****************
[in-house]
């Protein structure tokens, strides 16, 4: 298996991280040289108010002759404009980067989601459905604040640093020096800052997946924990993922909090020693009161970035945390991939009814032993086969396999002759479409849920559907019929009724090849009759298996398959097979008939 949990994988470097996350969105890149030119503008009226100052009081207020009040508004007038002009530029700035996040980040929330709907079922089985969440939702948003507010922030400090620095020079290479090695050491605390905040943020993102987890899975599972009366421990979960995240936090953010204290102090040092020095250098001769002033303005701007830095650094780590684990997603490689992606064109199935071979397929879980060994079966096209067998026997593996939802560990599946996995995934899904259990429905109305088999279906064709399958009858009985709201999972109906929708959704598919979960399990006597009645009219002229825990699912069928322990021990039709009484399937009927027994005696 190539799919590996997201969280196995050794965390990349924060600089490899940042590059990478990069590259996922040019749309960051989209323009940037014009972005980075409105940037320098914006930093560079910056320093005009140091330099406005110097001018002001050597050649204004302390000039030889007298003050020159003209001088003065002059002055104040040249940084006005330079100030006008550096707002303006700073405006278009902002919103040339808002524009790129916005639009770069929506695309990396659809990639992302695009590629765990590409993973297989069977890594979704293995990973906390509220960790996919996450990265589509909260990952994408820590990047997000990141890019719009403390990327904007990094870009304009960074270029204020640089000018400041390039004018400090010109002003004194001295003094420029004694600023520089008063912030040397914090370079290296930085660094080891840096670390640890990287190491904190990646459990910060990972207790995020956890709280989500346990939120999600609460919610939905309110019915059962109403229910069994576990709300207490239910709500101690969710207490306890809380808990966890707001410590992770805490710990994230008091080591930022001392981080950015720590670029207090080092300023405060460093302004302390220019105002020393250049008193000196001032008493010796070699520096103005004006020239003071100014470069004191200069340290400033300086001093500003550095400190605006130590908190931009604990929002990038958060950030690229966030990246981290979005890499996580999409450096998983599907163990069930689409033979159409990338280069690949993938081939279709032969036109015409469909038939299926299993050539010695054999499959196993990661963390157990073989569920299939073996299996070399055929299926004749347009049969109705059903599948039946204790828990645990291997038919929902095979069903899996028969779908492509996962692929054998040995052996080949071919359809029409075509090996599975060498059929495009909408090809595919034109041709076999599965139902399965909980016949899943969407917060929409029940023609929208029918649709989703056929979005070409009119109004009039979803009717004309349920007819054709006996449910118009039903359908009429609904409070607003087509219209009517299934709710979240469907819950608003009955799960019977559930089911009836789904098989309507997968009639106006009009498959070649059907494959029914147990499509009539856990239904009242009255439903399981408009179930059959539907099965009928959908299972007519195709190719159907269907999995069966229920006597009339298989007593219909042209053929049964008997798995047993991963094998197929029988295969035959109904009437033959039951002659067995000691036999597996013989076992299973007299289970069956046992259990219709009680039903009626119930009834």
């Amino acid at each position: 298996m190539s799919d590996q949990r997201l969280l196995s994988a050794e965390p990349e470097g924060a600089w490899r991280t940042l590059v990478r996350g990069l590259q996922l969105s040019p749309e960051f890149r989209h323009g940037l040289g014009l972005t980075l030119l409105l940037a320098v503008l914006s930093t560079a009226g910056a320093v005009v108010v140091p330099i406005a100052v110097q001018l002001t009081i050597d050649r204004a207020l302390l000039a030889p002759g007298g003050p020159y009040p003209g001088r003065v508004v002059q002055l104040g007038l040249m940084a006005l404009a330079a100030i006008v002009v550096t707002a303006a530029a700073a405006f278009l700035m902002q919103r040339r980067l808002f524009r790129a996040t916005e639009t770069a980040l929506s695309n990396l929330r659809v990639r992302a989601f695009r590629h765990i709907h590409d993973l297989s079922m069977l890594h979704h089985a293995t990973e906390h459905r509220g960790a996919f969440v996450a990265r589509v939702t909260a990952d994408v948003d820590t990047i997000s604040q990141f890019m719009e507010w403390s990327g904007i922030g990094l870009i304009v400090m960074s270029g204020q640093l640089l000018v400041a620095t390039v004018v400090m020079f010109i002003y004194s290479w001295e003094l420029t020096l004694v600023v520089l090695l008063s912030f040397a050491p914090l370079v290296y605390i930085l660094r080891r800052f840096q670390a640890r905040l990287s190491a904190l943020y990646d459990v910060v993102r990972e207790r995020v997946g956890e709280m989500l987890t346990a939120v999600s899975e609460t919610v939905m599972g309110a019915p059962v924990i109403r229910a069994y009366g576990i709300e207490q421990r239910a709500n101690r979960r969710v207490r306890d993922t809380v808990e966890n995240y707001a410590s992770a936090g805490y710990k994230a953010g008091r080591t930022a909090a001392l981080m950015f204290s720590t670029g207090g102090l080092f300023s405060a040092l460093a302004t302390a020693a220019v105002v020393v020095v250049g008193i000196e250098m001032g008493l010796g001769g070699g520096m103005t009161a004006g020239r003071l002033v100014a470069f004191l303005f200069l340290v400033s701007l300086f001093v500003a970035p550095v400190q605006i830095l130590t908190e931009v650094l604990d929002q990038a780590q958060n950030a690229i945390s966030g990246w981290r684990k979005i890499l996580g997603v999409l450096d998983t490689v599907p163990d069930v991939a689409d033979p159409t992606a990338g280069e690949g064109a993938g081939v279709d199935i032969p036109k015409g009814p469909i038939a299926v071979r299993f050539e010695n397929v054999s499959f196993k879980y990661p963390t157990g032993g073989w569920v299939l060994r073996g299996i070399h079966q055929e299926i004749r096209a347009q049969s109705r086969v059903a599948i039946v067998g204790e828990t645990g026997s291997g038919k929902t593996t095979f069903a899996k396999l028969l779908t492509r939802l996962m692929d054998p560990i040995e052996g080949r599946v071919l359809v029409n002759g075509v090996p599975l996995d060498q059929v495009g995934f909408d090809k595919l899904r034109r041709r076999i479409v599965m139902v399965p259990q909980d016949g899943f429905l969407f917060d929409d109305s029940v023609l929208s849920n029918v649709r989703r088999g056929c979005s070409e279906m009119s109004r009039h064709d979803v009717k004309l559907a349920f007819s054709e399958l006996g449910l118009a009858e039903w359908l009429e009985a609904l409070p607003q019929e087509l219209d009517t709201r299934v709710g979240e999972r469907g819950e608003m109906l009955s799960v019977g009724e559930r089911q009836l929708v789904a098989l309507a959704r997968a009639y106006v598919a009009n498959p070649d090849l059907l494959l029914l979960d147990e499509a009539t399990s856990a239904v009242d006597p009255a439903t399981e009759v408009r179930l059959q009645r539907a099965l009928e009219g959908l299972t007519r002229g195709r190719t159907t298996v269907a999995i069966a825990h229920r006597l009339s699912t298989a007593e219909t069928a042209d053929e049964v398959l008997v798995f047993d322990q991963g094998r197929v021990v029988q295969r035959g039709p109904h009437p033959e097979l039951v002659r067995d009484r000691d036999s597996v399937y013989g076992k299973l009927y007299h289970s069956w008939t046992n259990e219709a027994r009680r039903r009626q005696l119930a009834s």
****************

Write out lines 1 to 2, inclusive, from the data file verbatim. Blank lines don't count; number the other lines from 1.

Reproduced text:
[in-house]
């Protein structure tokens, strides 16, 4: 298996991280040289108010002759404009980067989601459905604040640093020096800052997946924990993922909090020693009161970035945390991939009814032993086969396999002759479409849920559907019929009724090849009759298996398959097979008939 949990994988470097996350969105890149030119503008009226100052009081207020009040508004007038002009530029700035996040980040929330709907079922089985969440939702948003507010922030400090620095020079290479090695050491605390905040943020993102987890899975599972009366421990979960995240936090953010204290102090040092020095250098001769002033303005701007830095650094780590684990997603490689992606064109199935071979397929879980060994079966096209067998026997593996939802560990599946996995995934899904259990429905109305088999279906064709399958009858009985709201999972109906929708959704598919979960399990006597009645009219002229825990699912069928322990021990039709009484399937009927027994005696 190539799919590996997201969280196995050794965390990349924060600089490899940042590059990478990069590259996922040019749309960051989209323009940037014009972005980075409105940037320098914006930093560079910056320093005009140091330099406005110097001018002001050597050649204004302390000039030889007298003050020159003209001088003065002059002055104040040249940084006005330079100030006008550096707002303006700073405006278009902002919103040339808002524009790129916005639009770069929506695309990396659809990639992302695009590629765990590409993973297989069977890594979704293995990973906390509220960790996919996450990265589509909260990952994408820590990047997000990141890019719009403390990327904007990094870009304009960074270029204020640089000018400041390039004018400090010109002003004194001295003094420029004694600023520089008063912030040397914090370079290296930085660094080891840096670390640890990287190491904190990646459990910060990972207790995020956890709280989500346990939120999600609460919610939905309110019915059962109403229910069994576990709300207490239910709500101690969710207490306890809380808990966890707001410590992770805490710990994230008091080591930022001392981080950015720590670029207090080092300023405060460093302004302390220019105002020393250049008193000196001032008493010796070699520096103005004006020239003071100014470069004191200069340290400033300086001093500003550095400190605006130590908190931009604990929002990038958060950030690229966030990246981290979005890499996580999409450096998983599907163990069930689409033979159409990338280069690949993938081939279709032969036109015409469909038939299926299993050539010695054999499959196993990661963390157990073989569920299939073996299996070399055929299926004749347009049969109705059903599948039946204790828990645990291997038919929902095979069903899996028969779908492509996962692929054998040995052996080949071919359809029409075509090996599975060498059929495009909408090809595919034109041709076999599965139902399965909980016949899943969407917060929409029940023609929208029918649709989703056929979005070409009119109004009039979803009717004309349920007819054709006996449910118009039903359908009429609904409070607003087509219209009517299934709710979240469907819950608003009955799960019977559930089911009836789904098989309507997968009639106006009009498959070649059907494959029914147990499509009539856990239904009242009255439903399981408009179930059959539907099965009928959908299972007519195709190719159907269907999995069966229920006597009339298989007593219909042209053929049964008997798995047993991963094998197929029988295969035959109904009437033959039951002659067995000691036999597996013989076992299973007299289970069956046992259990219709009680039903009626119930009834």